The Flash, Barry Allen, Jay Garrick, Rebirth, Batman
 Following the events of the Source Wall-breaking Dark Knights Metal event, Barry discovered that the Rogues led by Leonard Snart – who had been locked up in Iron Heights – had been running an operation beneath the maximum security prison compound. In a face-turn, August Heart, Godspeed, helped Barry to bring them all back under control and told his former CSI partner that he wished to atone for his sins. August got his chance not long after when Gorilla Grodd returned to Central City with the mission of controlling the Speed Force. After getting his powers stolen from him, Barry broke August out of Iron Heights and requested his aid. August reluctantly agreed and they, along with Wally West, Wallace, and Avery the Kid Flash of China, attempted to take back Barry’s powers and de-power the gorilla. The battle was a trap, and Barry witnessed his teammates coming under the mind control powers of Grodd and ran from them before freeing them from the monkey’s mind manipulation and defeating him after he unleashed the Negative Speed Force upon the city.

 All of the Flashes helped to rebuild Central City following the Perfect Storm arc, and Barry tried to push Wally to reveal himself to his aunt, Iris, but the Flash was still too worried that she wouldn’t be able to handle the revelation that she’d forgotten the nephew she’d raised more than his own parents. Eventually, a meeting was set up between them, and upon their reconnecting not only did Iris remember Wally, but the remaining missing memories from his time before the Flashpoint suddenly came flooding back. The reunion was short-lived, however, as a police force from the 25th century called the Renegades was sent through time to arrest and bring Iris West to trial for the murder of Eobard Thawne. After a heated disagreement on their level of compliance, Barry, Wally, and Wallace all went with them to stand with Iris and defend her innocence if necessary. When the rest of the group arrived in the proper place, Wally West was nowhere to be seen. Barry tracked him down and learned that Wally had been told how he might find his children who have been lost in the Speed Force. The problem, however, was that the source of that information was Hunter Zolomon (a.k.a. Zoom) and Barry was skeptical of his word, to say the least. But Wally wouldn’t be dissuaded and was determined to locate his missing children by breaking the Speed Force itself, and he and Barry shared strong words before Wally bolted off, and Barry attempted to chase after his protégé beginning the Flash War event.

The Flash, Barry Allen, Wally West
 Barry, being far more than merely a Speed Force Conduit as he is the actual creator of the Speed Force itself, logically possesses all of the general abilities gifted to those who tap into its energies. Every step that he runs expands the reach of the Speed Force further through time and space, transcending such barriers; this allows for speedsters who pre-date Barry by hundreds of years, such as Max Mercury, to have harnessed its power. But far more than that, he also has the ability of DIMENSIONAL TRAVEL by using the Cosmic Treadmill to create wormholes and travel to any point in time, sometimes to the detriment of the universe, as shown in “Flashpoint.” Being the creator of the Speed Force also makes Barry uniquely immune to the speed-stealing or negating properties of other speedsters who tap into it; this does not, however, apply to Eobard Thawne’s Negative Speed Force powers. ELECTROKINESIS is among Barry’s powers, his energies manifesting as yellow lightning which he can use to a variety of effects, such as channeling them for discharging lightning bolts from his hands or storing his suit within his ring. While not necessarily a power per se, he also has an immense amount of HOPE within him and can utilize a Blue Lantern’s Corps power ring, as shown in the Blackest Night event.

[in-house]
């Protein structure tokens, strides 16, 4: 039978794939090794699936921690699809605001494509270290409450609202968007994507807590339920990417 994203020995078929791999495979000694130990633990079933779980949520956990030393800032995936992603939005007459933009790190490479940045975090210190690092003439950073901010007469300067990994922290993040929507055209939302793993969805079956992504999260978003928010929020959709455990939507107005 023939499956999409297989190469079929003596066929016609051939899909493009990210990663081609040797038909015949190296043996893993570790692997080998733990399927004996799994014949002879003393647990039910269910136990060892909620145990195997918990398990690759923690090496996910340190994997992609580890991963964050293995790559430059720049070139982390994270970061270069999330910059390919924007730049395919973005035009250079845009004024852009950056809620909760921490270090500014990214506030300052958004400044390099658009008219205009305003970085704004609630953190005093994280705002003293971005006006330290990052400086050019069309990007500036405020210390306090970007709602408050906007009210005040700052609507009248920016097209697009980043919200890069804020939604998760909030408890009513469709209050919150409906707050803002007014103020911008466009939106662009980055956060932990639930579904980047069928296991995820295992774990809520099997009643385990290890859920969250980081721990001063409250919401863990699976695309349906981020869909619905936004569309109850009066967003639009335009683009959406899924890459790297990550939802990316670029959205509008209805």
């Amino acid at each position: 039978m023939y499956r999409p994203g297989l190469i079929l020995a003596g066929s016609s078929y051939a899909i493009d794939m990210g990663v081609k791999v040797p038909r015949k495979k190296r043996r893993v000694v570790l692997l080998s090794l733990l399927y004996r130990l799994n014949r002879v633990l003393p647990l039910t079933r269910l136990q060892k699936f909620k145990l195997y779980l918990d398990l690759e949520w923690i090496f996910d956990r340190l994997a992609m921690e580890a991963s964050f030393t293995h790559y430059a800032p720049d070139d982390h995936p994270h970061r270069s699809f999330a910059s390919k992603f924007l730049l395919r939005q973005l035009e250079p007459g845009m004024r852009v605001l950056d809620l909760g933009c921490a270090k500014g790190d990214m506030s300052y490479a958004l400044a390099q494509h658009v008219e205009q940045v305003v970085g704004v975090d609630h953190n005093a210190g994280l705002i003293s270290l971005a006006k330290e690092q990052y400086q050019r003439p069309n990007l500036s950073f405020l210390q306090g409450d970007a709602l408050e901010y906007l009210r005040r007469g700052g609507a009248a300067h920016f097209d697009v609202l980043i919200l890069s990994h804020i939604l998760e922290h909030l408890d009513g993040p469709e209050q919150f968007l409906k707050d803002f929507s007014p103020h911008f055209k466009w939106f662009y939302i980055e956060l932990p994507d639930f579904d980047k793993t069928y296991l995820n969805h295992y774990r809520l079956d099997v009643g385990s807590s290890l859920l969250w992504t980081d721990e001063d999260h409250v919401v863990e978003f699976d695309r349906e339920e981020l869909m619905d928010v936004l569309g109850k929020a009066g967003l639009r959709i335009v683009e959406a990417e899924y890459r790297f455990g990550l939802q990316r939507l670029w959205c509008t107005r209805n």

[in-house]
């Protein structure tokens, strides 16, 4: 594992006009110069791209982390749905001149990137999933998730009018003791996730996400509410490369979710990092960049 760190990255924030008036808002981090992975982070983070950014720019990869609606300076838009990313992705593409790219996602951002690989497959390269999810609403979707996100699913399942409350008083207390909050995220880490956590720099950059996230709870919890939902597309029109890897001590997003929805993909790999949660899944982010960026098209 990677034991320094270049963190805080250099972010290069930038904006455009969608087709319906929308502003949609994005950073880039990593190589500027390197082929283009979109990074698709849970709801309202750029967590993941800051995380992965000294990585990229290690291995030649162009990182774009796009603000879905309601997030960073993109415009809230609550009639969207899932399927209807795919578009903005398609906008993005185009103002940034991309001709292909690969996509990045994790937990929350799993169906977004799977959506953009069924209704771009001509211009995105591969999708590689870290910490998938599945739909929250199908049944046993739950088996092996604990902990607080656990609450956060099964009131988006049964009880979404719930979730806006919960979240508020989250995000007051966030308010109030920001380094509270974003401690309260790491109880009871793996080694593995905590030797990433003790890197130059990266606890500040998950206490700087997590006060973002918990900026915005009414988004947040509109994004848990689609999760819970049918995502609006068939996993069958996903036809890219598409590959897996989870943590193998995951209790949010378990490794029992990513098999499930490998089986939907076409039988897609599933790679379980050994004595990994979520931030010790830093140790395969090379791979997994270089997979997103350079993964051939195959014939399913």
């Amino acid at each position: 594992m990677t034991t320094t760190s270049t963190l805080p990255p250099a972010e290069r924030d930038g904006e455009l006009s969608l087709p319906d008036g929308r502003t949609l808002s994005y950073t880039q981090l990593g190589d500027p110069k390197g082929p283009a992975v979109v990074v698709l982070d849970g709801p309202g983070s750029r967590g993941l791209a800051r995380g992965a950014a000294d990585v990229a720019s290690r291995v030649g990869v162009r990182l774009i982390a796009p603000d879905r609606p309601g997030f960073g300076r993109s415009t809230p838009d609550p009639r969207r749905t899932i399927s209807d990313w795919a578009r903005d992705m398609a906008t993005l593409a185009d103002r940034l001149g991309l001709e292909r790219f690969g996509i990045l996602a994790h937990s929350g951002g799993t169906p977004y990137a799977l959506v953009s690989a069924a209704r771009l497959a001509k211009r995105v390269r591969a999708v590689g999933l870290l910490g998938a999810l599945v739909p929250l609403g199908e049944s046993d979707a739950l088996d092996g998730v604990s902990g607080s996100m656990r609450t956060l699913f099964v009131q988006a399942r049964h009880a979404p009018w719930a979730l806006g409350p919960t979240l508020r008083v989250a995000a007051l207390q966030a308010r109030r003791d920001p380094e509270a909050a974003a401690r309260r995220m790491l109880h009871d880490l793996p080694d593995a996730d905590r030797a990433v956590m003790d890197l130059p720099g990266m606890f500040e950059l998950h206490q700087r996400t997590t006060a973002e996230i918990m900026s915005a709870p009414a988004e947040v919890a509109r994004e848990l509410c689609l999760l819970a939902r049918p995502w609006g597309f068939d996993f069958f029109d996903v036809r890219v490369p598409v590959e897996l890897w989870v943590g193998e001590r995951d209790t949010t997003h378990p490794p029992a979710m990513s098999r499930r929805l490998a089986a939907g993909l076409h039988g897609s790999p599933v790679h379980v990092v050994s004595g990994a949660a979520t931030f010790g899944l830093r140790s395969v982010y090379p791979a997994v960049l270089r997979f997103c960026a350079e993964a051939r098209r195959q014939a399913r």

Barry Allen is considered by many fans to be the “one true Flash,” and for good reason. It’s no matter of happenstance that Barry is the primary Flash of the CW Arrowverse television series; the character is undeniably likable, and his strong sense of right and wrong is perfect for bringing in new fans to the franchise. Barry is quite literally the perfect starting block for someone looking to get on the right track and begin a gauntlet run of the Flash superhero comics. His current iteration in DC Rebirth is as classic as it gets for the character: hometown heroics with a dusting of time-hopping antics (just no more Flashpoints, please).
READING RECOMMENDATIONS:

  • Showcase Vol 1 #4
  • The Flash Vol 1 #123
  • Flash: Rebirth
  • Road to Flashpoint
  • Flashpoint
  • New 52 Vol 1. Move Forward
  • Rebirth Lightning Strikes Twice
  • The Button